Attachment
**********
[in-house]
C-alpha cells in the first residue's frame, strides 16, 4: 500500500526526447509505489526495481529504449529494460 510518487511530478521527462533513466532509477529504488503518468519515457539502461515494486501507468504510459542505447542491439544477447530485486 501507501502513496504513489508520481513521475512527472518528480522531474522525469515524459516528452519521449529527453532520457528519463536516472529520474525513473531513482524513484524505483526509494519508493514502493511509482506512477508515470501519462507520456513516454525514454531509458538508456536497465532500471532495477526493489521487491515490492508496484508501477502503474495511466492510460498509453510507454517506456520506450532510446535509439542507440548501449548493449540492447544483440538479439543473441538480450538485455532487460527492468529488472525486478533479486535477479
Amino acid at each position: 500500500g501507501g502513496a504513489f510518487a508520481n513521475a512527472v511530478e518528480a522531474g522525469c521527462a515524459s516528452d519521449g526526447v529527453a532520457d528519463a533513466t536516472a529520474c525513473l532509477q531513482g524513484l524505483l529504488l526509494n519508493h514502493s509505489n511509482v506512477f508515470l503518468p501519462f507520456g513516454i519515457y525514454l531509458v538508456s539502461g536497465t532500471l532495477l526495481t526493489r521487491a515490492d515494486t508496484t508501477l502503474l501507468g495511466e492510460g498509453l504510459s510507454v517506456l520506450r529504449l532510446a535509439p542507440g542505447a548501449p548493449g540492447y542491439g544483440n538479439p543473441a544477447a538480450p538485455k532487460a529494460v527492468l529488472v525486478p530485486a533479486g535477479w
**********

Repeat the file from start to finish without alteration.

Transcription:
[in-house]
C-alpha cells in the first residue's frame, strides 16, 4: 500500500526526447509505489526495481529504449529494460 510518487511530478521527462533513466532509477529504488503518468519515457539502461515494486501507468504510459542505447542491439544477447530485486 501507501502513496504513489508520481513521475512527472518528480522531474522525469515524459516528452519521449529527453532520457528519463536516472529520474525513473531513482524513484524505483526509494519508493514502493511509482506512477508515470501519462507520456513516454525514454531509458538508456536497465532500471532495477526493489521487491515490492508496484508501477502503474495511466492510460498509453510507454517506456520506450532510446535509439542507440548501449548493449540492447544483440538479439543473441538480450538485455532487460527492468529488472525486478533479486535477479
Amino acid at each position: 500500500g501507501g502513496a504513489f510518487a508520481n513521475a512527472v511530478e518528480a522531474g522525469c521527462a515524459s516528452d519521449g526526447v529527453a532520457d528519463a533513466t536516472a529520474c525513473l532509477q531513482g524513484l524505483l529504488l526509494n519508493h514502493s509505489n511509482v506512477f508515470l503518468p501519462f507520456g513516454i519515457y525514454l531509458v538508456s539502461g536497465t532500471l532495477l526495481t526493489r521487491a515490492d515494486t508496484t508501477l502503474l501507468g495511466e492510460g498509453l504510459s510507454v517506456l520506450r529504449l532510446a535509439p542507440g542505447a548501449p548493449g540492447y542491439g544483440n538479439p543473441a544477447a538480450p538485455k532487460a529494460v527492468l529488472v525486478p530485486a533479486g535477479w